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How Do I Become a Fire Warden?

Article Details
  • Written By: Mary McMahon
  • Edited By: A. Joseph
  • Images By: Maimento, Evgeny Dubinchuk, Ted Van Pelt, Ingus Evertovskis
  • Last Modified Date: 13 May 2019
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    2003-2019
    Conjecture Corporation
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To become a fire warden, it might be necessary to have firefighting experience as well as safety training, depending on what kind of warden position is being filled. Generally, fire wardens are responsible for coordinating fire safety, including responses to fires. They are distinct from fire marshals, who are public officials who might act as fire investigators in addition to certifying buildings as safe for occupancy. The requirements for these two positions typically are very different, although in a small community, a fire warden might act like a marshal.

On college and corporate campuses, there might be a requirement that each building have a fire warden, a person who is tasked with helping people evacuate safely in the event of a fire. This is especially common in dormitories. This person might be a member of the staff or a student who is in good physical condition and can commit to the task. To become a fire warden in this context, it is necessary to volunteer or sign up and attend a training session to learn how to perform the job.

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Fire wardens also supervise fire safety in towns and villages as well as working on forest fires and wilderness fires. For this kind of warden position, it usually is necessary to be a trained firefighter. Some fire wardens are drawn from volunteer fire departments, which usually train their own personnel to meet their needs. Others might be graduates of formal firefighting programs who work as professional firefighters before applying to become fire wardens.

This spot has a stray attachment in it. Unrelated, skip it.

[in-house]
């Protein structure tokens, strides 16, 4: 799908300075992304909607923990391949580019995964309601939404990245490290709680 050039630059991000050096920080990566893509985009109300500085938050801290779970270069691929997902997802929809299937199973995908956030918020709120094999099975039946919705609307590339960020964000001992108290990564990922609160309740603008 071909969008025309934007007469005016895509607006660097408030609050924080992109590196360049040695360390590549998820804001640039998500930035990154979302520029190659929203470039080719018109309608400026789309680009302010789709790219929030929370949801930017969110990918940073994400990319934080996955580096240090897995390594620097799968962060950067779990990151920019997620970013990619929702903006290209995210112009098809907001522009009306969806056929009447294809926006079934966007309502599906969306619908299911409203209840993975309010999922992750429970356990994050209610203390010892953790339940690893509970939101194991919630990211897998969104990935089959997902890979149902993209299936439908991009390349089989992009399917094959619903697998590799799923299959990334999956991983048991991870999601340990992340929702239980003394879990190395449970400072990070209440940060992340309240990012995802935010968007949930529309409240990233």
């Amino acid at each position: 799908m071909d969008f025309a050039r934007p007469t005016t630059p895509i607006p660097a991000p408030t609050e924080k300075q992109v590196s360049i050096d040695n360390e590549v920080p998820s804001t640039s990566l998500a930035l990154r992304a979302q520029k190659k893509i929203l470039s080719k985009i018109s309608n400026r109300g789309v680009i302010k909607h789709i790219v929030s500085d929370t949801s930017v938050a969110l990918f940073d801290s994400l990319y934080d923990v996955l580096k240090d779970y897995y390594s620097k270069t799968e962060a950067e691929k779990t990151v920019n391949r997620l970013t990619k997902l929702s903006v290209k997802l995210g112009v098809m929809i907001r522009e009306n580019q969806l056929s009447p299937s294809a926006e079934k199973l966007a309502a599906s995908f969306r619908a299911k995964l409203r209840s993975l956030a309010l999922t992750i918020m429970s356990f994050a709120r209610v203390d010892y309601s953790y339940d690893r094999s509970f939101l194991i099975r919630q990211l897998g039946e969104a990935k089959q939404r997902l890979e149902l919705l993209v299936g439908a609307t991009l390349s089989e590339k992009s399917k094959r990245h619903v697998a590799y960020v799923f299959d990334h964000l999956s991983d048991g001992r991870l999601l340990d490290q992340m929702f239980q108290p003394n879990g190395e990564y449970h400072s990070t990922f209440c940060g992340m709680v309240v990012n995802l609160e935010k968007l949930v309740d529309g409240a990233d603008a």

In most regions, the fire warden is an appointed official. Applicants for the position typically meet with local government representatives to present their credentials and complete an interview. They might need letters of recommendation from members of the firefighting community. Often, they also need to meet basic requirements, such as having a publicly listed phone number so that members of the public can report fire risks or concerns. In other cases, someone such as the fire chief might become a fire warden by default.

Fire wardens who act as government officials might have the power to issue burn permits, building occupancy licenses and other permissions, and it might be necessary to be familiar with the building code to become a fire warden. In addition to responding to fires, fire wardens also help develop fire safety and evacuation plans in preparation for an emergency. Many also are involved in public outreach and education. They might travel to schools to work with students or meet with local businesses to discuss fire risks and how to mitigate them. Some even publish brochures and other public information documents on topics such as preparing for fire season and responding to electrical or grease fires in the home.

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